Staff was asked to revise this recommendation for the next meeting based on the members’ comments.
Ms. Ingram then proceeded to review the recommendation on projects to reduce state leasing of space and to facilitate consolidation of agencies. She noted that the background for the recommendation repeated the history of the Board’s support for the construction of new state-owned space and reviewed the case that had been made in that regard previously - the need to reduce the amount of leased space, the need to consolidate agencies, and the financial benefits.
Ms. Ingram said the recommendation called for the authorization of two specific projects – the new federally-funded building proposed by the Workforce Development Cabinet to house the Department for Employment Services (DES), and the new state office complex proposed by the Finance and Administration Cabinet. With regard to the DES project, the recommendation also stated that efforts should be undertaken to determine if federal requirements would allow the construction of a facility larger than needed by DES, such that other state agencies could also be housed in the additional space through a lease arrangement. With regard to the Finance Cabinet proposal, the draft stated that to the extent state funds are not available for this project, the Board recommends that alternative financing approaches should be sought.
Mr. Mitchell’s motion to accept the recommendation for projects to reduce state leasing of space and to facilitate consolidation of agencies was seconded by Mr. Hintze, and approved without objection.
Ms. Ingram next presented the final recommendation which addressed projects that would be financed 100 percent from other than state funds. She noted that rather than naming specific projects, the draft listed some items decision-makers should consider in authorizing such projects. It stated that in authorizing projects to be financed 100 percent from other than state funds and for which the other funds may be used for discretionary purposes, a high priority should be assigned to projects to address life/safety and deferred maintenance needs for which state funds were not provided. The recommendation then stated that in authorizing any projects to be financed 100 percent from other than state funds, the following factors should also be reviewed thoroughly: 1) Will the project require the expenditure of significant additional state funds for its operations and maintenance? 2) Will the project commit the state to fund significant costs to complete the project after the available other funds have been expended? 3) Are there any programs or operations also financed by the proposed fund source that would be jeopardized by the use of the funds for a capital project?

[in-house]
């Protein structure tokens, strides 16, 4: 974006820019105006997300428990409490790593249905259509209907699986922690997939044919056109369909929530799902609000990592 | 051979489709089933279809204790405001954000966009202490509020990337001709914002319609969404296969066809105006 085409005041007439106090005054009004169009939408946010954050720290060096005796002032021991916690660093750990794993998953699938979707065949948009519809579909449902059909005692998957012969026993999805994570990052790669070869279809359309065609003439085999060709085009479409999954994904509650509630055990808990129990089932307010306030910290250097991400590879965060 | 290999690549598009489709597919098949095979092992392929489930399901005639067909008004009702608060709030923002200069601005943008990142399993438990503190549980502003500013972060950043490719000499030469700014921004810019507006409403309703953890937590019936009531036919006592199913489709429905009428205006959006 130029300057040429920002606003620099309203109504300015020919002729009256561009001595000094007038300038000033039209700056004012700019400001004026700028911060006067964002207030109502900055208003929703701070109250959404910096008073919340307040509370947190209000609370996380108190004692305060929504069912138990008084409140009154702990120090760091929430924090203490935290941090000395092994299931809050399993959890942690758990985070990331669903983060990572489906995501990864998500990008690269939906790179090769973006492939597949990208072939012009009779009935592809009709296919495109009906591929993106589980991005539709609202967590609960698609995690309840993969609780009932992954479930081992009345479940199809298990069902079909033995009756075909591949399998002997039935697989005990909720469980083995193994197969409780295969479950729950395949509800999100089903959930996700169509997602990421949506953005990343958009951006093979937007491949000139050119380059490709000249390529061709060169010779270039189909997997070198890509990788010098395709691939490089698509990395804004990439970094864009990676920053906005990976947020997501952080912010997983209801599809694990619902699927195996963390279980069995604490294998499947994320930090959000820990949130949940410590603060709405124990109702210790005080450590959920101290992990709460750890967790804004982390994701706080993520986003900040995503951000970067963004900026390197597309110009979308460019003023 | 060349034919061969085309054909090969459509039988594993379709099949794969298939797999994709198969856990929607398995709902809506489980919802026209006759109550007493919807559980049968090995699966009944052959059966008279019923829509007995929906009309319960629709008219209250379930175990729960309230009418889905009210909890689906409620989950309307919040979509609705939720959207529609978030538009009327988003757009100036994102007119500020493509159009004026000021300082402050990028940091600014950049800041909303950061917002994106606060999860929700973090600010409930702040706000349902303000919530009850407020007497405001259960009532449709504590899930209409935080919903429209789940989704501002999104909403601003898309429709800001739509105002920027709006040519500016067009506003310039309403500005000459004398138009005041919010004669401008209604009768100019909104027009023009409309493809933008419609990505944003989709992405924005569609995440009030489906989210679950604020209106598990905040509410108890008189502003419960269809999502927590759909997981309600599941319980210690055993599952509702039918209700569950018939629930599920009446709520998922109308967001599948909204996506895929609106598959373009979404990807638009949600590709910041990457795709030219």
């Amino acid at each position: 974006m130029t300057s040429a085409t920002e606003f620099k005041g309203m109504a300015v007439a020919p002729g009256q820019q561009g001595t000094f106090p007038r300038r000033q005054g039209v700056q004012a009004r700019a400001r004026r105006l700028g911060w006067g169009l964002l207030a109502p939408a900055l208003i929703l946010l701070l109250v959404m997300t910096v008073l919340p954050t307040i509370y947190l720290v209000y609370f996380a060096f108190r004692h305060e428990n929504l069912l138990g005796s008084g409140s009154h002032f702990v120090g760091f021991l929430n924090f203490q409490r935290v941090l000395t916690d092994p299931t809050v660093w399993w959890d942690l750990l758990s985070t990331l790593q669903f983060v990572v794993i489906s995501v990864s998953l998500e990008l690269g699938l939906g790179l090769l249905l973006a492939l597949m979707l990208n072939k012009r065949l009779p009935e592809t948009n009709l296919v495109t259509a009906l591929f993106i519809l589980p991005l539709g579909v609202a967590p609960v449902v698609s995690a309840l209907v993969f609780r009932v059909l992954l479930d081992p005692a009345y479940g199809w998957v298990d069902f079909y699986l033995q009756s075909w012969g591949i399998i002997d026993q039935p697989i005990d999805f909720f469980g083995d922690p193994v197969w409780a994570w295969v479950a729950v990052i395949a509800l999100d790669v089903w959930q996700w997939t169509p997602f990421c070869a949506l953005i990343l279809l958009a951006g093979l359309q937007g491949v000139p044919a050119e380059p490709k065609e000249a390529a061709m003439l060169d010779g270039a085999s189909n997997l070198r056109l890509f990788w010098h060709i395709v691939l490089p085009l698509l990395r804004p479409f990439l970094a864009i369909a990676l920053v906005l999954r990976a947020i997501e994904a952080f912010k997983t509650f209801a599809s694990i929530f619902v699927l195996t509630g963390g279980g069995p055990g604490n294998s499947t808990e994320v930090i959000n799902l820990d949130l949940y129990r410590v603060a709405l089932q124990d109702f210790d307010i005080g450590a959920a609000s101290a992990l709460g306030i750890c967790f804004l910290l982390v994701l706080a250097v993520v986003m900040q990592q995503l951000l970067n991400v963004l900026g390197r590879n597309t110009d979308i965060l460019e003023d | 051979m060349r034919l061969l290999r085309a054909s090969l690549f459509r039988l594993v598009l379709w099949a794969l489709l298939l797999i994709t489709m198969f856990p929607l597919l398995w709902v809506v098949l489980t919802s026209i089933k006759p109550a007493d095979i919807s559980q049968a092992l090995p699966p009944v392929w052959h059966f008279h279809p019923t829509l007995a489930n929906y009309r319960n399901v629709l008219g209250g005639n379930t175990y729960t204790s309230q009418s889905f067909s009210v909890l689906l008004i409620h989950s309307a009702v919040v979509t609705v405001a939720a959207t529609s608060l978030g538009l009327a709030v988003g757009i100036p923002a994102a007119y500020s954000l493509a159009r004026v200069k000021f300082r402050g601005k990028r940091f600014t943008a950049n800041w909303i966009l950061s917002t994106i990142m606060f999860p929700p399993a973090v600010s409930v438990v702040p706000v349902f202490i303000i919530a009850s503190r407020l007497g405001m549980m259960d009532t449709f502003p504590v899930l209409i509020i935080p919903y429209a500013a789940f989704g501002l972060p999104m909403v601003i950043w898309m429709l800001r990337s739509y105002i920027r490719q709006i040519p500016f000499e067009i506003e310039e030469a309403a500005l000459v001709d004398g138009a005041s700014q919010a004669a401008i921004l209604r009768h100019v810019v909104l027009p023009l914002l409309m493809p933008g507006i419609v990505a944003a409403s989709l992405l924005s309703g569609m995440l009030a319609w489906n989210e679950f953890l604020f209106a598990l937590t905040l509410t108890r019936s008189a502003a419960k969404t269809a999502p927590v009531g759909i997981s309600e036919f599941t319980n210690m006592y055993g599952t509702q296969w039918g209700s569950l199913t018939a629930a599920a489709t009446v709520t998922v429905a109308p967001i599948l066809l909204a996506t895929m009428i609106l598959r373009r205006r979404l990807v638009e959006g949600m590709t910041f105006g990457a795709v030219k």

Mr. Hintze noted that while restricted, federal, and “other” funds are described as not being state funds for purposes of the Board’s recommendation, those fund sources are subject to appropriation and considered to be state funds in the biennial budget process.
Mr. Hintze’s motion to accept the recommendation was seconded by Mr. Jackson and approved without objection.
There being no further business to come before the Board, Mr. Karibo’s motion to adjourn was approved and the meeting was adjourned at 10:55 a.m.